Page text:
Brother Zorin, with Lazrilus and I watching from a safe distance, dug up the cursed limb of Vomora and carried it, through the streets of Ashuron – which we had made sure to clear beforehand – and down to the harbour, where a small boat had been prepared for the old Cleric by a cantankerous, wizened fisherman called Borok. Whilst Lazrilus and I watched, still at a safe distance, the old fisherman, grumbling all the while, aided the Cleric in setting off. I had promised to compensate the old fisherman for the potential loss of his vessel. Brother Zorin departed and, despite the thousands of prayers I offered up to Ahasathoth in his name, never again returned to the shores of Ashenmore.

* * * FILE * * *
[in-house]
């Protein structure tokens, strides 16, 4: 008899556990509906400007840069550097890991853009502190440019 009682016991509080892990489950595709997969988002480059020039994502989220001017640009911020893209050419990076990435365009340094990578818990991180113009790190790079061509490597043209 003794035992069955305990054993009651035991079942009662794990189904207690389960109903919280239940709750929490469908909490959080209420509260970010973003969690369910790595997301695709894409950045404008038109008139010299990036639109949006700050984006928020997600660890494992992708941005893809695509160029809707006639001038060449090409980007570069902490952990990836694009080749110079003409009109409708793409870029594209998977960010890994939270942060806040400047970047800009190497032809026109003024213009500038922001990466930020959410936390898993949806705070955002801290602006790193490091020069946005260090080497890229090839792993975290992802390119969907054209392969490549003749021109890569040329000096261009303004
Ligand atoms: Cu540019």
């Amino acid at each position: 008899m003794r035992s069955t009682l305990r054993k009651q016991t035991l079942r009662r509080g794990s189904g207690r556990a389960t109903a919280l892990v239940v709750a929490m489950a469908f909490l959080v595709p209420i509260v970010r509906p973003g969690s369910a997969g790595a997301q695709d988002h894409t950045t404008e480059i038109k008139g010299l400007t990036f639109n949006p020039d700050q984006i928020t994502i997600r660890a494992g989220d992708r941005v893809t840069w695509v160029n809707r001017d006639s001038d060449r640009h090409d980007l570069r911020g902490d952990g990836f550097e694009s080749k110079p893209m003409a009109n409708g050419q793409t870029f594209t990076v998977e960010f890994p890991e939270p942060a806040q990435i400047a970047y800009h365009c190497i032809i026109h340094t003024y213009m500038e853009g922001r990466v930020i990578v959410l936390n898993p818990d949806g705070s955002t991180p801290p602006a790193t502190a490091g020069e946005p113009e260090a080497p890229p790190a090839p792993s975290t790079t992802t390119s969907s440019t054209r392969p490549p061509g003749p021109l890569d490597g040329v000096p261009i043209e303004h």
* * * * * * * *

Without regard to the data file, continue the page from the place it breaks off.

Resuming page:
Strangely enough, the day after his departure, Borok too left the walls of Ashuron and vanished. For a while, this dissappearance filled me with terror. If the cursed Hand had managed to infect Borok, without his knowledge, then the old man was potentially wandering across the countryside of Ashenmore, contaminating every man and woman he encountered. When no reports of the plague’s resurgence reached the capital, I soon calmed myself and in time, the disappearance of the old fisherman soon faded from my thoughts.

About The Author

Rhys Clark

I am an English and Theatre Studies student at the University of Warwick. I particularly enjoy dystopian literature and political satire. My influences as a writer are George Orwell, Christopher Hitchens, Kurt Vonnegut and Harold Pinter.